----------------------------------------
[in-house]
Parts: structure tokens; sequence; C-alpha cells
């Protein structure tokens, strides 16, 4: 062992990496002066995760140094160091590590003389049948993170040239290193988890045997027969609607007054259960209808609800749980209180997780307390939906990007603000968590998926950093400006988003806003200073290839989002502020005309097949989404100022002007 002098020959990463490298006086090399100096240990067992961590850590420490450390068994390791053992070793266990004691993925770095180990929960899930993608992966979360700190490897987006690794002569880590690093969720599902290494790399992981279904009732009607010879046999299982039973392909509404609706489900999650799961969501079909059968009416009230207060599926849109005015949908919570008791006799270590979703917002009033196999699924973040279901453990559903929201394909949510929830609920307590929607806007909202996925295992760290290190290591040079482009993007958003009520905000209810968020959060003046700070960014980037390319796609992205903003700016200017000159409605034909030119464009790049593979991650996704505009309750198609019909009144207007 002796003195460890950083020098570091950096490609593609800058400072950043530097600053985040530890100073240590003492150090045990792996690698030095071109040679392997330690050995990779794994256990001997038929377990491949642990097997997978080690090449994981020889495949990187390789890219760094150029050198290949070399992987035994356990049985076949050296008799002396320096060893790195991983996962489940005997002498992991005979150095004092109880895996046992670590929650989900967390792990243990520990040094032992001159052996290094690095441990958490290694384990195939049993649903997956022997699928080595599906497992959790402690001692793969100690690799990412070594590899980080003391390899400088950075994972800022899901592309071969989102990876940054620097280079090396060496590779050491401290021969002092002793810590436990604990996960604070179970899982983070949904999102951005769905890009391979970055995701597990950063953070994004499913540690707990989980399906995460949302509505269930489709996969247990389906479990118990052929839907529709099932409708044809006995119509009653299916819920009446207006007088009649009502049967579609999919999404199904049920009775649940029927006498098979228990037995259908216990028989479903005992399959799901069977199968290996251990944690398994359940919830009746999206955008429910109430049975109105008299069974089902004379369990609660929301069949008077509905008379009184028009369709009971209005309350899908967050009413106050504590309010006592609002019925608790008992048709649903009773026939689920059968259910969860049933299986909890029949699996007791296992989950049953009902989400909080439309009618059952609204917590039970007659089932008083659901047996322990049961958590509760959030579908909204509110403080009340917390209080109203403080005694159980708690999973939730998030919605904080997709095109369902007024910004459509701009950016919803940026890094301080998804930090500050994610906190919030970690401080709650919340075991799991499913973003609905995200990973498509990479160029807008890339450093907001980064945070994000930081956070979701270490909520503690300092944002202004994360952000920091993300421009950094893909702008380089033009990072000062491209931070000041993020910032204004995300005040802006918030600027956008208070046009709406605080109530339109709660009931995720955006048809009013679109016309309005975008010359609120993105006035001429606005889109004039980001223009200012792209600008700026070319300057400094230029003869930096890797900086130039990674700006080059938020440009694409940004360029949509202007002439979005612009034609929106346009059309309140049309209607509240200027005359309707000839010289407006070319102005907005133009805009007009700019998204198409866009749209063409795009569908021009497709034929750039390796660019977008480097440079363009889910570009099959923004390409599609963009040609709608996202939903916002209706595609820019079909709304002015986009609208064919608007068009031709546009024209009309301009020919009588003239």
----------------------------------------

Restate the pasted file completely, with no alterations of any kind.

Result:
[in-house]
Parts: structure tokens; sequence; C-alpha cells
């Protein structure tokens, strides 16, 4: 062992990496002066995760140094160091590590003389049948993170040239290193988890045997027969609607007054259960209808609800749980209180997780307390939906990007603000968590998926950093400006988003806003200073290839989002502020005309097949989404100022002007 002098020959990463490298006086090399100096240990067992961590850590420490450390068994390791053992070793266990004691993925770095180990929960899930993608992966979360700190490897987006690794002569880590690093969720599902290494790399992981279904009732009607010879046999299982039973392909509404609706489900999650799961969501079909059968009416009230207060599926849109005015949908919570008791006799270590979703917002009033196999699924973040279901453990559903929201394909949510929830609920307590929607806007909202996925295992760290290190290591040079482009993007958003009520905000209810968020959060003046700070960014980037390319796609992205903003700016200017000159409605034909030119464009790049593979991650996704505009309750198609019909009144207007 002796003195460890950083020098570091950096490609593609800058400072950043530097600053985040530890100073240590003492150090045990792996690698030095071109040679392997330690050995990779794994256990001997038929377990491949642990097997997978080690090449994981020889495949990187390789890219760094150029050198290949070399992987035994356990049985076949050296008799002396320096060893790195991983996962489940005997002498992991005979150095004092109880895996046992670590929650989900967390792990243990520990040094032992001159052996290094690095441990958490290694384990195939049993649903997956022997699928080595599906497992959790402690001692793969100690690799990412070594590899980080003391390899400088950075994972800022899901592309071969989102990876940054620097280079090396060496590779050491401290021969002092002793810590436990604990996960604070179970899982983070949904999102951005769905890009391979970055995701597990950063953070994004499913540690707990989980399906995460949302509505269930489709996969247990389906479990118990052929839907529709099932409708044809006995119509009653299916819920009446207006007088009649009502049967579609999919999404199904049920009775649940029927006498098979228990037995259908216990028989479903005992399959799901069977199968290996251990944690398994359940919830009746999206955008429910109430049975109105008299069974089902004379369990609660929301069949008077509905008379009184028009369709009971209005309350899908967050009413106050504590309010006592609002019925608790008992048709649903009773026939689920059968259910969860049933299986909890029949699996007791296992989950049953009902989400909080439309009618059952609204917590039970007659089932008083659901047996322990049961958590509760959030579908909204509110403080009340917390209080109203403080005694159980708690999973939730998030919605904080997709095109369902007024910004459509701009950016919803940026890094301080998804930090500050994610906190919030970690401080709650919340075991799991499913973003609905995200990973498509990479160029807008890339450093907001980064945070994000930081956070979701270490909520503690300092944002202004994360952000920091993300421009950094893909702008380089033009990072000062491209931070000041993020910032204004995300005040802006918030600027956008208070046009709406605080109530339109709660009931995720955006048809009013679109016309309005975008010359609120993105006035001429606005889109004039980001223009200012792209600008700026070319300057400094230029003869930096890797900086130039990674700006080059938020440009694409940004360029949509202007002439979005612009034609929106346009059309309140049309209607509240200027005359309707000839010289407006070319102005907005133009805009007009700019998204198409866009749209063409795009569908021009497709034929750039390796660019977008480097440079363009889910570009099959923004390409599609963009040609709608996202939903916002209706595609820019079909709304002015986009609208064919608007068009031709546009024209009309301009020919009588003239």